5. Marshall & Ilsley
Marshall & Ilsley
of Milwaukee closed at $7.00 Wednesday, returning 31% year-to-date. The company owes $1.7 billion in TARP money.
Marshall & Ilsley reported a second-quarter net loss to common shareholders of $173.8 million, or 33 cents a share, following a first-quarter loss of $140.5 million ,or 27 cents a share, when the company reported a one-time gain of $48.3 million from the sale of its merchant processing portfolio. For the second quarter of 2009, the net loss to common shareholders was $234 million or 83 cents a share.
While a high level of loan charge-offs kept the company in the red, Marshall & Ilsley's tax-adjusted net interest margin improved to 3.17% for the second quarter from 2.79% a year earlier, according to SNL Financial.
Total assets were 54 billion as of June 30 and the nonperforming assets ratio was 4.18%, declining from 4.27% the previous quarter and 4.67% a year earlier. The net charge-off ratio was 4.16% and with reserves covering 3.67% of total loans, it appeared the company would continue to make large provisions for loan loss reserves over coming quarters.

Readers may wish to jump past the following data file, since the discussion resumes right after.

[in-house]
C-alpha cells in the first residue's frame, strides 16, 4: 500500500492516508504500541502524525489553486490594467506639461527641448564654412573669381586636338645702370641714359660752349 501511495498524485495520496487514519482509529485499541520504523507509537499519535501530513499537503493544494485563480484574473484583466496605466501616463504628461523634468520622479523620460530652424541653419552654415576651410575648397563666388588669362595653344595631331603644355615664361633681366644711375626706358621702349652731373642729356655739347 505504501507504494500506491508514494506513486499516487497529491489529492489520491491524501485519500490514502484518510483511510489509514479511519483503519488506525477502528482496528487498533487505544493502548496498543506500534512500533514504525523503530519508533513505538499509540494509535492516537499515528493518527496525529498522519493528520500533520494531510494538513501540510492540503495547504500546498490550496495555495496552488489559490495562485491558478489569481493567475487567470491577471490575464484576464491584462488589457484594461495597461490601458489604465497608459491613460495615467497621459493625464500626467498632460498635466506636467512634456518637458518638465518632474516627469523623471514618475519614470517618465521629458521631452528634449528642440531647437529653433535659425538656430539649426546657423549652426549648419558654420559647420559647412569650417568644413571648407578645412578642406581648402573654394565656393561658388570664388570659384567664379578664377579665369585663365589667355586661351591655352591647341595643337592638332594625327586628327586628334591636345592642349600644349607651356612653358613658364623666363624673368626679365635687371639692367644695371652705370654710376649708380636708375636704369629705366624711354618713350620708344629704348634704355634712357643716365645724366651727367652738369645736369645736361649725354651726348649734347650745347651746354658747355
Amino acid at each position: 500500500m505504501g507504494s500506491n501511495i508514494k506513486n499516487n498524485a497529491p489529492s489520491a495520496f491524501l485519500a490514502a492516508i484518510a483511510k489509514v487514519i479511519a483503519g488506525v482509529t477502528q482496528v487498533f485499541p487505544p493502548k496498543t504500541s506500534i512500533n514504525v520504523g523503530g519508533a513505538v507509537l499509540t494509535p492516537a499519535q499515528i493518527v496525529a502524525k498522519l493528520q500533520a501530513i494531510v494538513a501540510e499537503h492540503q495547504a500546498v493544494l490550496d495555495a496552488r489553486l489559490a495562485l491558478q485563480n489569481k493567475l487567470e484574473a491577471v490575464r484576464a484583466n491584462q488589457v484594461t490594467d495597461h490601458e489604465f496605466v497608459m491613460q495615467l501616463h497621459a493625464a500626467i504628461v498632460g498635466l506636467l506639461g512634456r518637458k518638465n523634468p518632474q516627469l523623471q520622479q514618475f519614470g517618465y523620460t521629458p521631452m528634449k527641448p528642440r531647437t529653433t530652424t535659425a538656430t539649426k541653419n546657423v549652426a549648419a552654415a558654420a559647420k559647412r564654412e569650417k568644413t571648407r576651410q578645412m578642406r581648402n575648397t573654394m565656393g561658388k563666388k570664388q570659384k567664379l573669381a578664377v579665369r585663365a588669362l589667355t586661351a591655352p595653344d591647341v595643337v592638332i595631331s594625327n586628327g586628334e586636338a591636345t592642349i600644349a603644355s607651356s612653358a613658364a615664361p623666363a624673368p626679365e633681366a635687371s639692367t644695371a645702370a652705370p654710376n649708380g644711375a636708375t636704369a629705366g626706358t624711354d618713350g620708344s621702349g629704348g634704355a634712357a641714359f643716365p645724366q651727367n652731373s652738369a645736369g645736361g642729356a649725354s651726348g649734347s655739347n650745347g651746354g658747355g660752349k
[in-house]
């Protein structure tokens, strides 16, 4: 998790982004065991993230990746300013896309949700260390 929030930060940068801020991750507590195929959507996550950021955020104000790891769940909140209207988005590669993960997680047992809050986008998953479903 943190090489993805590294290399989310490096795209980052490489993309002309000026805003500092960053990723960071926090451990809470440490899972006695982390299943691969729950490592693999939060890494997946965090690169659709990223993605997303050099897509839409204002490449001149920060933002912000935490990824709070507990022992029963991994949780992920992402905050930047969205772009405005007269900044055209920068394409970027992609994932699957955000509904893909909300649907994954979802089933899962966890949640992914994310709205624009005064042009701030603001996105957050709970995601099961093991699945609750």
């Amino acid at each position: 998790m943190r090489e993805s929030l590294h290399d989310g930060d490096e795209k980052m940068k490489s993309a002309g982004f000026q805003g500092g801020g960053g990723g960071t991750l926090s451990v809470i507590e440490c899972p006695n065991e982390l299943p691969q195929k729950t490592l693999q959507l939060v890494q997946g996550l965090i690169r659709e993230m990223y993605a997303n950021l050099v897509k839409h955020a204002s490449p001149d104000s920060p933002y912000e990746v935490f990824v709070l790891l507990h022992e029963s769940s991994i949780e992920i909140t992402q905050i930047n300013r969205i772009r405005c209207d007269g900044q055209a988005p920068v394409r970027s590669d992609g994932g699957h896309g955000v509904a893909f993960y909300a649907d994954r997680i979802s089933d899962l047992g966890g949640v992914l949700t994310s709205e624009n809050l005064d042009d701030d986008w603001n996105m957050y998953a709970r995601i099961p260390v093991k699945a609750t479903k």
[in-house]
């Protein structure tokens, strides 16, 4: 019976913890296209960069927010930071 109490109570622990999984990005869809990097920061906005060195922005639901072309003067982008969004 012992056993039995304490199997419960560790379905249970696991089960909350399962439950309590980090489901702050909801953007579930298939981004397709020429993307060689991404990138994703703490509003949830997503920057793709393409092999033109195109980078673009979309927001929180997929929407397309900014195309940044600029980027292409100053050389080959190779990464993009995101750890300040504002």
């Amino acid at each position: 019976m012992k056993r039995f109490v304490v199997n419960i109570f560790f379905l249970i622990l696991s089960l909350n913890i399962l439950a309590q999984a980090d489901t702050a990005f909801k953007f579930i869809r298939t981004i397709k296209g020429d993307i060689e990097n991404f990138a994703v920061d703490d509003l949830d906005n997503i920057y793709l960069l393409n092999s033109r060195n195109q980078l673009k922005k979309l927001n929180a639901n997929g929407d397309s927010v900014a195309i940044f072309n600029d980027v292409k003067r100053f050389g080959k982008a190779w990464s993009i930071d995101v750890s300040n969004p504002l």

As of June 30, Marshall & Ilsley's Tier 1 leverage ratio was 9.12% and its total risk-based capital ratio was 14.35%. According to SNL Financial, the company's tangible common equity ratio was 8.19%, the highest among this group of ten banks holding companies.
Shares trade for 0.8 times tangible book value. The consensus estimate is for the company to earn 3 cents a share in 2011 and 71 cents in 2012. Based on the 2012 estimate, Marshall & Ilsley's forward P/E would be 9.9.
Out of 19 analysts covering Marshall & Ilsley, five recommend buying the shares, while 11 have hold ratings and three recommend investors sell.